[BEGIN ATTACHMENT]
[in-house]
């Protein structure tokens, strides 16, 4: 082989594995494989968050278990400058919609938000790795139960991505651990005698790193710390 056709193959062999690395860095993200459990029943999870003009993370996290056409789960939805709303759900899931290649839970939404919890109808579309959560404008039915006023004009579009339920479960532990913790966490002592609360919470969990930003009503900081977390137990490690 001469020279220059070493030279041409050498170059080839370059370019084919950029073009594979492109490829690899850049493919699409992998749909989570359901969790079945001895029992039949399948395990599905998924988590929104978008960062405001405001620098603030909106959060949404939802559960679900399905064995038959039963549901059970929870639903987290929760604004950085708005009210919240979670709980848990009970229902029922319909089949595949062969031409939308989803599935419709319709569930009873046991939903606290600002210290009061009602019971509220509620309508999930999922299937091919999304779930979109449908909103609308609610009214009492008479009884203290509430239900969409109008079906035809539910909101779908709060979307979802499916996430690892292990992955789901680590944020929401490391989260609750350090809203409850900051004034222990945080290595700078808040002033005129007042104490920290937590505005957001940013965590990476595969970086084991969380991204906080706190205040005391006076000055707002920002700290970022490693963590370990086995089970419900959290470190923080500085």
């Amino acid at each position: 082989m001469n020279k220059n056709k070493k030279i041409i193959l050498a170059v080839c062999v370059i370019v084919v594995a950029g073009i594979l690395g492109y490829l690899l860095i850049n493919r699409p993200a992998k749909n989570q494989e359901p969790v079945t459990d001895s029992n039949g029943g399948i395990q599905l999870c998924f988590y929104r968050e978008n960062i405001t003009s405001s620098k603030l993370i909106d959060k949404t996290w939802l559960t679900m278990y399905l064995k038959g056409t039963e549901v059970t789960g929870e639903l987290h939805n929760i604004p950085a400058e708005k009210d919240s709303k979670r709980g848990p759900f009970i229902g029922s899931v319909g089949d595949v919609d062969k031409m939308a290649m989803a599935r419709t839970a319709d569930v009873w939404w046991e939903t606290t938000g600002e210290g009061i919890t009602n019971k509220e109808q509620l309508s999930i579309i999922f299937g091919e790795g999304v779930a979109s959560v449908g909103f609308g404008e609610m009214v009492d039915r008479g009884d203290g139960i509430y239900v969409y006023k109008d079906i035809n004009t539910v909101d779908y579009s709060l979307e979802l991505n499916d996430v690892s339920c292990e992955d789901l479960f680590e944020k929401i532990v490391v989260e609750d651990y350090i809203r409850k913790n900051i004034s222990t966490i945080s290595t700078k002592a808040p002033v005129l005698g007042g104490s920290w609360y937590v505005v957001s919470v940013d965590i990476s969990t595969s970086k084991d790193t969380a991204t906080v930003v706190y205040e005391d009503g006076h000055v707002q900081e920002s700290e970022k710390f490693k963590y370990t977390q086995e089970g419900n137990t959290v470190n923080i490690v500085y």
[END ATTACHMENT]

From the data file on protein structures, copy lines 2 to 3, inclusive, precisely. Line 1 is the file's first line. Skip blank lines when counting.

């Protein structure tokens, strides 16, 4: 082989594995494989968050278990400058919609938000790795139960991505651990005698790193710390 056709193959062999690395860095993200459990029943999870003009993370996290056409789960939805709303759900899931290649839970939404919890109808579309959560404008039915006023004009579009339920479960532990913790966490002592609360919470969990930003009503900081977390137990490690 001469020279220059070493030279041409050498170059080839370059370019084919950029073009594979492109490829690899850049493919699409992998749909989570359901969790079945001895029992039949399948395990599905998924988590929104978008960062405001405001620098603030909106959060949404939802559960679900399905064995038959039963549901059970929870639903987290929760604004950085708005009210919240979670709980848990009970229902029922319909089949595949062969031409939308989803599935419709319709569930009873046991939903606290600002210290009061009602019971509220509620309508999930999922299937091919999304779930979109449908909103609308609610009214009492008479009884203290509430239900969409109008079906035809539910909101779908709060979307979802499916996430690892292990992955789901680590944020929401490391989260609750350090809203409850900051004034222990945080290595700078808040002033005129007042104490920290937590505005957001940013965590990476595969970086084991969380991204906080706190205040005391006076000055707002920002700290970022490693963590370990086995089970419900959290470190923080500085």
């Amino acid at each position: 082989m001469n020279k220059n056709k070493k030279i041409i193959l050498a170059v080839c062999v370059i370019v084919v594995a950029g073009i594979l690395g492109y490829l690899l860095i850049n493919r699409p993200a992998k749909n989570q494989e359901p969790v079945t459990d001895s029992n039949g029943g399948i395990q599905l999870c998924f988590y929104r968050e978008n960062i405001t003009s405001s620098k603030l993370i909106d959060k949404t996290w939802l559960t679900m278990y399905l064995k038959g056409t039963e549901v059970t789960g929870e639903l987290h939805n929760i604004p950085a400058e708005k009210d919240s709303k979670r709980g848990p759900f009970i229902g029922s899931v319909g089949d595949v919609d062969k031409m939308a290649m989803a599935r419709t839970a319709d569930v009873w939404w046991e939903t606290t938000g600002e210290g009061i919890t009602n019971k509220e109808q509620l309508s999930i579309i999922f299937g091919e790795g999304v779930a979109s959560v449908g909103f609308g404008e609610m009214v009492d039915r008479g009884d203290g139960i509430y239900v969409y006023k109008d079906i035809n004009t539910v909101d779908y579009s709060l979307e979802l991505n499916d996430v690892s339920c292990e992955d789901l479960f680590e944020k929401i532990v490391v989260e609750d651990y350090i809203r409850k913790n900051i004034s222990t966490i945080s290595t700078k002592a808040p002033v005129l005698g007042g104490s920290w609360y937590v505005v957001s919470v940013d965590i990476s969990t595969s970086k084991d790193t969380a991204t906080v930003v706190y205040e005391d009503g006076h000055v707002q900081e920002s700290e970022k710390f490693k963590y370990t977390q086995e089970g419900n137990t959290v470190n923080i490690v500085y």